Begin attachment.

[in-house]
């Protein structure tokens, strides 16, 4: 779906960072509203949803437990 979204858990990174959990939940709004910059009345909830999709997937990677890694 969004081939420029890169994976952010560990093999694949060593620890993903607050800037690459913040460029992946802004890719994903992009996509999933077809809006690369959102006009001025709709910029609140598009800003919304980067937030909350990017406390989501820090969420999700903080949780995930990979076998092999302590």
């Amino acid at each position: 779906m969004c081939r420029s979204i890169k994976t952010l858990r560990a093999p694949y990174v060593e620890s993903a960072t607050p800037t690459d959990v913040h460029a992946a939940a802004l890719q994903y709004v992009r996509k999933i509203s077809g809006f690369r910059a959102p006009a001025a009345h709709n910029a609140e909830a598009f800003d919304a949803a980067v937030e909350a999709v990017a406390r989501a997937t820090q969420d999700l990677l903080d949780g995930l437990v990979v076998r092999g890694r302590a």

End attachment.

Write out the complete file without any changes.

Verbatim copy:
[in-house]
């Protein structure tokens, strides 16, 4: 779906960072509203949803437990 979204858990990174959990939940709004910059009345909830999709997937990677890694 969004081939420029890169994976952010560990093999694949060593620890993903607050800037690459913040460029992946802004890719994903992009996509999933077809809006690369959102006009001025709709910029609140598009800003919304980067937030909350990017406390989501820090969420999700903080949780995930990979076998092999302590």
């Amino acid at each position: 779906m969004c081939r420029s979204i890169k994976t952010l858990r560990a093999p694949y990174v060593e620890s993903a960072t607050p800037t690459d959990v913040h460029a992946a939940a802004l890719q994903y709004v992009r996509k999933i509203s077809g809006f690369r910059a959102p006009a001025a009345h709709n910029a609140e909830a598009f800003d919304a949803a980067v937030e909350a999709v990017a406390r989501a997937t820090q969420d999700l990677l903080d949780g995930l437990v990979v076998r092999g890694r302590a």